Geology in the News

Elpistostege watsoni was a tetrapod-like fish from the Devonian that lived more than 380-million-years ago.

The fossil was found in Quebec, Canada, and shows fin bones in an arrangement very like more advanced tetrapods. It's the earliest known well-developed hand-like structure.

 

The article is HERE.

10 March, 2020

The last non-avian dinosaurs 66 million years ago had a shorter day (23 1/2 hours) and longer year (272 days) than we have today. The earth is slowing down.

Newsweek Article about it

 

[photo by Bob Hole of a Gila Bend Tyrannosaur sculpture]

1 March 2020
 
A new geologic age has been formally named and accepted.
At a recent meeting of the International Union of Geological Sciences, geophysicists officially named the time between 770,000 and 126,000 years ago the Chibanian Age. If falls squarely in the Pleistocene, and was named after Chiba Prefecture in Japan where the strata were initially studied.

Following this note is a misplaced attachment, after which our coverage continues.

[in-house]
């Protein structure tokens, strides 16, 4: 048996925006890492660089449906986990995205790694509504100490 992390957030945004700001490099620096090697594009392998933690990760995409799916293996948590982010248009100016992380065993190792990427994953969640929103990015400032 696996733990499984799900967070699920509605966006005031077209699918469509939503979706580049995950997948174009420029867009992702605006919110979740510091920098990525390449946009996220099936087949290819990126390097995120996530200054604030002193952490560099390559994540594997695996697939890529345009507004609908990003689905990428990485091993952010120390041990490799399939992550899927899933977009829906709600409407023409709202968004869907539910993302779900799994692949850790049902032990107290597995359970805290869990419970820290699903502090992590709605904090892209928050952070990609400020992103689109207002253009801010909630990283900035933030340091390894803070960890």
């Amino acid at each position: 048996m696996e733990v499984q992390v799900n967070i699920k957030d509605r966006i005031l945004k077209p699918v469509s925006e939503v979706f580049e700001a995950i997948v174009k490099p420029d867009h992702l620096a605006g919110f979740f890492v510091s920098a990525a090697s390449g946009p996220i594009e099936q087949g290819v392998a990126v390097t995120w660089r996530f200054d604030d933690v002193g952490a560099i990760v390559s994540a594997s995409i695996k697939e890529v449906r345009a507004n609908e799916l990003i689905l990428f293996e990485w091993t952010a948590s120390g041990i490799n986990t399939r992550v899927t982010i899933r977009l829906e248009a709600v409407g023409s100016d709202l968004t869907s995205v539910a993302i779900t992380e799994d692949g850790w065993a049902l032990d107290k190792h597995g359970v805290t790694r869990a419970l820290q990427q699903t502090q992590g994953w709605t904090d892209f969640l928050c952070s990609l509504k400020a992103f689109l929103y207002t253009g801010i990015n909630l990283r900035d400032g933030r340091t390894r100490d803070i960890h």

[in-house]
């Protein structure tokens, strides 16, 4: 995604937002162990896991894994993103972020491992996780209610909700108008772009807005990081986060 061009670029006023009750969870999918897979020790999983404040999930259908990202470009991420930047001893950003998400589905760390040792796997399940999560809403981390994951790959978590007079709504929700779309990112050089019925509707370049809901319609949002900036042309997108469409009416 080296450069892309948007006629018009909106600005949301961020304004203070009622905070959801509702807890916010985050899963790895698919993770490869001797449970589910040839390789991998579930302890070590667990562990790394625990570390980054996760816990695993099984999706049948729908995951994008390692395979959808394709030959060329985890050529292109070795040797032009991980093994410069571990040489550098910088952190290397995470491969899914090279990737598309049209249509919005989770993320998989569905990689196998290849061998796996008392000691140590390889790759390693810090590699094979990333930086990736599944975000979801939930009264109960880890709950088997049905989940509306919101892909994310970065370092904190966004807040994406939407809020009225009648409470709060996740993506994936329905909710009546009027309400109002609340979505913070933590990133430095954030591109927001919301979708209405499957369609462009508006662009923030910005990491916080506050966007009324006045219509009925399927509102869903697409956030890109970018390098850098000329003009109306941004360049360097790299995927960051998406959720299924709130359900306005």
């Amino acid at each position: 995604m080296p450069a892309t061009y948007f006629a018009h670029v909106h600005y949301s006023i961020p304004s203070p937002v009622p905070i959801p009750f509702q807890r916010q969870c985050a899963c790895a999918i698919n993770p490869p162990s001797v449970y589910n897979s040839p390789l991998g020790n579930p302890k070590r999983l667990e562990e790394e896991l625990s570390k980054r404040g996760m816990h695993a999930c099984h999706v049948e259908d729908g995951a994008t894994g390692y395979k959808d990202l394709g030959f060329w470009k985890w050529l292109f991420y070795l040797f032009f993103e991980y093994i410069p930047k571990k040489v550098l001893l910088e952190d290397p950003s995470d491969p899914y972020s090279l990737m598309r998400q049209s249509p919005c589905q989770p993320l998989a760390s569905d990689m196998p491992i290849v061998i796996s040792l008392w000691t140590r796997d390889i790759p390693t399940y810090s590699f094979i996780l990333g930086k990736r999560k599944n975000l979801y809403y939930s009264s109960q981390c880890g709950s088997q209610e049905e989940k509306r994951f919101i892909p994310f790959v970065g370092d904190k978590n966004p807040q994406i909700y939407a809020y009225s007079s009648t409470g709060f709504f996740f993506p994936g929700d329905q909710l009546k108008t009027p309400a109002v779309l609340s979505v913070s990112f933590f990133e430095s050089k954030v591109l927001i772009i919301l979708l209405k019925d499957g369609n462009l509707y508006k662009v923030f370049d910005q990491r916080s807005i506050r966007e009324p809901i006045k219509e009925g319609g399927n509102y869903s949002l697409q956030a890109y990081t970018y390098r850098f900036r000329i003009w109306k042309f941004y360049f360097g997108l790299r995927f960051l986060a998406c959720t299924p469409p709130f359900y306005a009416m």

The Pleistocene is now divided into four Ages.
 
  • Late Pleistocene, sometimes called 'Tarantian', starting 126,000 years ago.
  • Chibanian, starting 770,000 years ago.
  • Calabrian, starting 1,800,000 years ago.
  • Gelasian, starting 2,580,000 years ago.
 
 

2 March 2020

Researchers working together from Germany, France and Japan have found that reactions occurying at hydrothermal vents are very similar to microbial metabolism. Processes like this may be linked to the scientific explanation of the origin of life on Earth.

Link to Article

26 February 2020

The Smithsonian Institution's museum collections are being opened online. Most information is public domain, and all of it is available to be used by educators.This means most things can be used freely for any project you may have in mind.

Here's an example image from their collection in the National Museum of Natural History of Smithsonite from Tiger, Pinal County, Arizona.